Every part of the interview process should tell the candidate to expect the very highest standard and the interview should leave inspire then, even if they don’t win the job.
Candidates should also be put through their paces enabling the interviewer to distinguish their attitude, ambition, skill sets and values. The process should tease out hidden potential – enabling employers to spot the extraordinary where no one has seen it before and before the candidate is aware themselves.
The induction is the next milestone. It needs to be thorough, consistent and exceed the employee’s expectations. It should enable managers to start to understand what motivates the employee and what future development and training would help them.
The induction should introduce the company’s culture and philosophy firmly – whilst it is not a cult, it should be made clear that the culture is non negotiable. This is also the time for the employer to talk through any concerns that may have arisen during the recruitment process. This should alleviate potentially ‘difficult’ conversations over attitude or behaviour in the future.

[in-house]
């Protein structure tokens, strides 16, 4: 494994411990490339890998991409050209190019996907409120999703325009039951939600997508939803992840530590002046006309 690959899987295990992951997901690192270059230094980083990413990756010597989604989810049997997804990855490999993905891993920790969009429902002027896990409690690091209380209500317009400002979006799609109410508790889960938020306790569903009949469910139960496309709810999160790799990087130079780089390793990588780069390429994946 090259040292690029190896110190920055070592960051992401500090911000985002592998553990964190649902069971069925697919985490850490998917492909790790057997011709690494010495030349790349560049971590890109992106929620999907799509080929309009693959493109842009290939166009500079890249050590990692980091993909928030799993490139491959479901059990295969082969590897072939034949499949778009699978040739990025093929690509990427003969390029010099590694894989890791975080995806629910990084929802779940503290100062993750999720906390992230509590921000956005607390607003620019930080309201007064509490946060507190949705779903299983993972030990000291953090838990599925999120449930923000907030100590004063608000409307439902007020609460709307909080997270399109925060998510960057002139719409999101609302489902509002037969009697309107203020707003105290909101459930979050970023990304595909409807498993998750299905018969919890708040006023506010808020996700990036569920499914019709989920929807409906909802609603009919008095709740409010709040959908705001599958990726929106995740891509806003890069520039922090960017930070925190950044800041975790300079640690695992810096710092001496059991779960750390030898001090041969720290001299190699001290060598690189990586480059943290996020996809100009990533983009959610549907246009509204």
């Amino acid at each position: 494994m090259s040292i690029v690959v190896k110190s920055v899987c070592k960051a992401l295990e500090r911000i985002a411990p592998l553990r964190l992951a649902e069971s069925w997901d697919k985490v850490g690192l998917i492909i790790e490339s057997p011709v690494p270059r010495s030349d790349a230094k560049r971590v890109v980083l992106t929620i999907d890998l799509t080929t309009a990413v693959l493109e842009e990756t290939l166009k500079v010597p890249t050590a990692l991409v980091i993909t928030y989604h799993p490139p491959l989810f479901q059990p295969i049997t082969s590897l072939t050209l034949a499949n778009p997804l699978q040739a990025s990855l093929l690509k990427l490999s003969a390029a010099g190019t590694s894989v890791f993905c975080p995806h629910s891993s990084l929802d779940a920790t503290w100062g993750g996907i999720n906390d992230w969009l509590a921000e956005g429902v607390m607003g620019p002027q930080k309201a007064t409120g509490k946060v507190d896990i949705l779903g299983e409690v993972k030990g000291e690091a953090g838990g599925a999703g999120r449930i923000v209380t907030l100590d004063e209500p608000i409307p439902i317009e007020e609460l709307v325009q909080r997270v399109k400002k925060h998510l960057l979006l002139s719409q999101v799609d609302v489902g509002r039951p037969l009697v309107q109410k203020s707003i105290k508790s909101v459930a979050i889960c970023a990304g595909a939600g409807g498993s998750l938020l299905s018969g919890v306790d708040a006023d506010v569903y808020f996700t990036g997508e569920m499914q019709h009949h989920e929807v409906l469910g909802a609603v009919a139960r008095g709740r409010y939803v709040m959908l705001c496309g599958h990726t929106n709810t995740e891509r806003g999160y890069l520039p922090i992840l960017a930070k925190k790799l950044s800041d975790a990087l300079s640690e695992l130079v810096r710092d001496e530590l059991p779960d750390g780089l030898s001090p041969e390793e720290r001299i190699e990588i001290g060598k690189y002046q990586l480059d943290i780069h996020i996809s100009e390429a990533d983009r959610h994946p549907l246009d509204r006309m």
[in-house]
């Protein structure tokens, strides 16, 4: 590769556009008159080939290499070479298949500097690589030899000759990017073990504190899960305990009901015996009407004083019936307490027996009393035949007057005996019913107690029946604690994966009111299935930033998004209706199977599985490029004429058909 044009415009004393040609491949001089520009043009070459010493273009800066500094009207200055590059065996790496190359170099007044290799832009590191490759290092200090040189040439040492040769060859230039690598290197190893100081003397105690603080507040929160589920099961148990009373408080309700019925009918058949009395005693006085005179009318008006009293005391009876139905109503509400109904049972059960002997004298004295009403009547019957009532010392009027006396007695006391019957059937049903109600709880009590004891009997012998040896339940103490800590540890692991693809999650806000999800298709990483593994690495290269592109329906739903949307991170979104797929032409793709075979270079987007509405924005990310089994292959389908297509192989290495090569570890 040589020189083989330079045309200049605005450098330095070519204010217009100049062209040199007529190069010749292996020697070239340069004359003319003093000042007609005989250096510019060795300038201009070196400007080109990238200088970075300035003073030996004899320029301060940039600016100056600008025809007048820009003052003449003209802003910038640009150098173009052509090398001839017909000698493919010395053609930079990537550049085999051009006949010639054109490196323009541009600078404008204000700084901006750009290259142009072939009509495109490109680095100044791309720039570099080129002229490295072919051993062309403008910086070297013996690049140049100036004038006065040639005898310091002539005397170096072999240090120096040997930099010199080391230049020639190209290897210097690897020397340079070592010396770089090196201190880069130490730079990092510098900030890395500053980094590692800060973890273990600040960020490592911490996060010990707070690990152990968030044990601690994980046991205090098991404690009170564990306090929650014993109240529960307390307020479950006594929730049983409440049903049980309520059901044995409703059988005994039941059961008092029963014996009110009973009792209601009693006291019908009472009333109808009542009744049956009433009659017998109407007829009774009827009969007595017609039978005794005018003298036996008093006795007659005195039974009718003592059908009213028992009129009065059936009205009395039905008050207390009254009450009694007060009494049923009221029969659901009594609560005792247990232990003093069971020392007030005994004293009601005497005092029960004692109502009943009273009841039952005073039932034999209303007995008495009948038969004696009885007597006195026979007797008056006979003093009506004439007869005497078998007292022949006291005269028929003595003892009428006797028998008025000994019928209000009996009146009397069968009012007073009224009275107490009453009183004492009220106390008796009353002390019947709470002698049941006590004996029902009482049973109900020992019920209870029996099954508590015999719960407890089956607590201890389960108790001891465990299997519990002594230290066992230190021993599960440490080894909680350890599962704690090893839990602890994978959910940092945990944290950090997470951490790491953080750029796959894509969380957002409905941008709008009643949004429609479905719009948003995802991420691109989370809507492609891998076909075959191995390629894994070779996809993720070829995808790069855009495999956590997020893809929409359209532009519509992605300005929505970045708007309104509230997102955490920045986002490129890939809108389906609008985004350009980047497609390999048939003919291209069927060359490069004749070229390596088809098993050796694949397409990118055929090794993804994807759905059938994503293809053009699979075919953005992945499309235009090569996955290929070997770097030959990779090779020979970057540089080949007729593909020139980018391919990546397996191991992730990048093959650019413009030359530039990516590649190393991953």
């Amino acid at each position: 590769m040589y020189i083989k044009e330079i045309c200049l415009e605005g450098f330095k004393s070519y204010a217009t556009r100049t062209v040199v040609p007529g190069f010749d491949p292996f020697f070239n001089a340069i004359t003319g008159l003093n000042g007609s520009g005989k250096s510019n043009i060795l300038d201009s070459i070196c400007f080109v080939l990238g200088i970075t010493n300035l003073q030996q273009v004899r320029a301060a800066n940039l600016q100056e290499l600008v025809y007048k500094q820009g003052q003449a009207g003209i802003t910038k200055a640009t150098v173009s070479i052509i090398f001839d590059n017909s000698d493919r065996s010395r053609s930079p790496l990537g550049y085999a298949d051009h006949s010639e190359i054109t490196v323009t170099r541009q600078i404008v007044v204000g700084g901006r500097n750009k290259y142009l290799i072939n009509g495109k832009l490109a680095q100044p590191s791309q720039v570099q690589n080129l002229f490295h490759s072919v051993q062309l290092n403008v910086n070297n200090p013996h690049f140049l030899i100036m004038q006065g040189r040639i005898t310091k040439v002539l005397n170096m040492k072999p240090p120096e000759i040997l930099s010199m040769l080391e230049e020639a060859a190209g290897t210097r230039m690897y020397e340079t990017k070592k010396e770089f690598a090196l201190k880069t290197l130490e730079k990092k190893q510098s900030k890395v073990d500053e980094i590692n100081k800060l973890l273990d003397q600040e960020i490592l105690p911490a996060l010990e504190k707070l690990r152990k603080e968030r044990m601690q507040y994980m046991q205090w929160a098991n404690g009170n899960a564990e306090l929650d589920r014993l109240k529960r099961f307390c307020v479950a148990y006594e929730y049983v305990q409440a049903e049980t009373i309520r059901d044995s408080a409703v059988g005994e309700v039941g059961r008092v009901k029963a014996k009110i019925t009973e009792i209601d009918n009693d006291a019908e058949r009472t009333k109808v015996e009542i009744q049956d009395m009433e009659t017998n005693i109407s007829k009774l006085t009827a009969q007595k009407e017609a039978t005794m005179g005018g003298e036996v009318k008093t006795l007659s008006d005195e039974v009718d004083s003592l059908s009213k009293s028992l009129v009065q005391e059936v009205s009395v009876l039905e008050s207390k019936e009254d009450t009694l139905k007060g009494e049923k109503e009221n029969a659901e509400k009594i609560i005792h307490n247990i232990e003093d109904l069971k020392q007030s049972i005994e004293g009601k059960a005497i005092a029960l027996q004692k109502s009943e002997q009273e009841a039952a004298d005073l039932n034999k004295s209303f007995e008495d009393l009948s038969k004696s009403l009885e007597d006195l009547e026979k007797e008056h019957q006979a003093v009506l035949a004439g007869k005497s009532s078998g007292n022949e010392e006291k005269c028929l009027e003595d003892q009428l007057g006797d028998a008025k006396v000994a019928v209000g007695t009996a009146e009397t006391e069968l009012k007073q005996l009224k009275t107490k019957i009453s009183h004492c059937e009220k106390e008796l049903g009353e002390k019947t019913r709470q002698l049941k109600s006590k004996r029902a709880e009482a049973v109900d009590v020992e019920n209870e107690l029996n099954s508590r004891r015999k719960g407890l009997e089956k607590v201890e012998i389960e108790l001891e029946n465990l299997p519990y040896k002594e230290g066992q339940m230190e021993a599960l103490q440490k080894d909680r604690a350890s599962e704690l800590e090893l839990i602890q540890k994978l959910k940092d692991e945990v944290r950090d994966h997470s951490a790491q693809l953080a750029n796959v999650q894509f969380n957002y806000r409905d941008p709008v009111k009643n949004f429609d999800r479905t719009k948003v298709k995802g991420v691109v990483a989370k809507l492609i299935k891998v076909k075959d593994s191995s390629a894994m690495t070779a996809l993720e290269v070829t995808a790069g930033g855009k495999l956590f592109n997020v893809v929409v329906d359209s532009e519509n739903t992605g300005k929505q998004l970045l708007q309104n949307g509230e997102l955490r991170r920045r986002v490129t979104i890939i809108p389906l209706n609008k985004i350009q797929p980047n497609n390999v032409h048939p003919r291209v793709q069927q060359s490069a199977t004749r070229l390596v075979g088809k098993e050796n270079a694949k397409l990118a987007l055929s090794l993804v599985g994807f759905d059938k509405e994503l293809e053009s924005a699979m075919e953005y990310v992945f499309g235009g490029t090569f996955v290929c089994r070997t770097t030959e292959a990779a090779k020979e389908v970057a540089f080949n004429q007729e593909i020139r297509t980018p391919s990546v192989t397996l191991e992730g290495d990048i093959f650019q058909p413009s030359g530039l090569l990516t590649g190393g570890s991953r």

The recruitment and induction processes are the employee’s first impressions and they should affirm that they have made the right decision; this goes a long way towards future retention. Conversely, a poor induction when the employee is at his or her most vulnerable can make them doubt their decision and question their long-term commitment.
Training and development